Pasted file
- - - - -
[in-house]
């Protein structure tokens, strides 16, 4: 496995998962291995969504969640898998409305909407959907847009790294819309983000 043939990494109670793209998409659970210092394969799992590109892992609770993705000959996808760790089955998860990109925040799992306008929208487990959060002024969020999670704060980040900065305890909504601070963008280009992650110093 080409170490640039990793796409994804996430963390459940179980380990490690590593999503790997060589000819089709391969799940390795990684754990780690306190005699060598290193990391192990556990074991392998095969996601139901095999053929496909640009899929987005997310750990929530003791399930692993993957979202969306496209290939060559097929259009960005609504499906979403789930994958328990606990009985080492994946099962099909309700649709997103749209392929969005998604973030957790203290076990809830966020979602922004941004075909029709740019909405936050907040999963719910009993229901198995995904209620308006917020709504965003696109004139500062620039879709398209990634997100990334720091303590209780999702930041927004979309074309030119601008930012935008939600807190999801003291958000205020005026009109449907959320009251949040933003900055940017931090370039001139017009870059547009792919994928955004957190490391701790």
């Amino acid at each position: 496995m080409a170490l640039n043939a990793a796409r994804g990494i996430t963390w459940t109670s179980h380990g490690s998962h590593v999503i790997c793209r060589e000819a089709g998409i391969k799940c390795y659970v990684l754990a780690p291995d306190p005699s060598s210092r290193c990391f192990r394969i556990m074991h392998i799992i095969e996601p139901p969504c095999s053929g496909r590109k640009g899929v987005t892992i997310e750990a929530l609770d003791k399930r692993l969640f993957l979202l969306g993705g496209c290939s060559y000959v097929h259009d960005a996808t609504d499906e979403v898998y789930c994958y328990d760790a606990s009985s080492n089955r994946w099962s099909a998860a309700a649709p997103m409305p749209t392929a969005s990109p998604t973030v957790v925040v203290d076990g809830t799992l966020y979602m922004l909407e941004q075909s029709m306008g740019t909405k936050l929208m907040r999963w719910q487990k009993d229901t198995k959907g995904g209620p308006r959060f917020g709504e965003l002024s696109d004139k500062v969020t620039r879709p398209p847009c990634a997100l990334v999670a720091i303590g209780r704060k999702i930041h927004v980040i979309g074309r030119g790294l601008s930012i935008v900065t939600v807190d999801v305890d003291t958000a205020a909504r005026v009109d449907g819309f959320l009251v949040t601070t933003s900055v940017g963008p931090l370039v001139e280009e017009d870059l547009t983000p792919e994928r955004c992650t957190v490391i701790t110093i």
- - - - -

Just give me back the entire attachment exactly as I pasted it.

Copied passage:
[in-house]
């Protein structure tokens, strides 16, 4: 496995998962291995969504969640898998409305909407959907847009790294819309983000 043939990494109670793209998409659970210092394969799992590109892992609770993705000959996808760790089955998860990109925040799992306008929208487990959060002024969020999670704060980040900065305890909504601070963008280009992650110093 080409170490640039990793796409994804996430963390459940179980380990490690590593999503790997060589000819089709391969799940390795990684754990780690306190005699060598290193990391192990556990074991392998095969996601139901095999053929496909640009899929987005997310750990929530003791399930692993993957979202969306496209290939060559097929259009960005609504499906979403789930994958328990606990009985080492994946099962099909309700649709997103749209392929969005998604973030957790203290076990809830966020979602922004941004075909029709740019909405936050907040999963719910009993229901198995995904209620308006917020709504965003696109004139500062620039879709398209990634997100990334720091303590209780999702930041927004979309074309030119601008930012935008939600807190999801003291958000205020005026009109449907959320009251949040933003900055940017931090370039001139017009870059547009792919994928955004957190490391701790």
């Amino acid at each position: 496995m080409a170490l640039n043939a990793a796409r994804g990494i996430t963390w459940t109670s179980h380990g490690s998962h590593v999503i790997c793209r060589e000819a089709g998409i391969k799940c390795y659970v990684l754990a780690p291995d306190p005699s060598s210092r290193c990391f192990r394969i556990m074991h392998i799992i095969e996601p139901p969504c095999s053929g496909r590109k640009g899929v987005t892992i997310e750990a929530l609770d003791k399930r692993l969640f993957l979202l969306g993705g496209c290939s060559y000959v097929h259009d960005a996808t609504d499906e979403v898998y789930c994958y328990d760790a606990s009985s080492n089955r994946w099962s099909a998860a309700a649709p997103m409305p749209t392929a969005s990109p998604t973030v957790v925040v203290d076990g809830t799992l966020y979602m922004l909407e941004q075909s029709m306008g740019t909405k936050l929208m907040r999963w719910q487990k009993d229901t198995k959907g995904g209620p308006r959060f917020g709504e965003l002024s696109d004139k500062v969020t620039r879709p398209p847009c990634a997100l990334v999670a720091i303590g209780r704060k999702i930041h927004v980040i979309g074309r030119g790294l601008s930012i935008v900065t939600v807190d999801v305890d003291t958000a205020a909504r005026v009109d449907g819309f959320l009251v949040t601070t933003s900055v940017g963008p931090l370039v001139e280009e017009d870059l547009t983000p792919e994928r955004c992650t957190v490391i701790t110093i």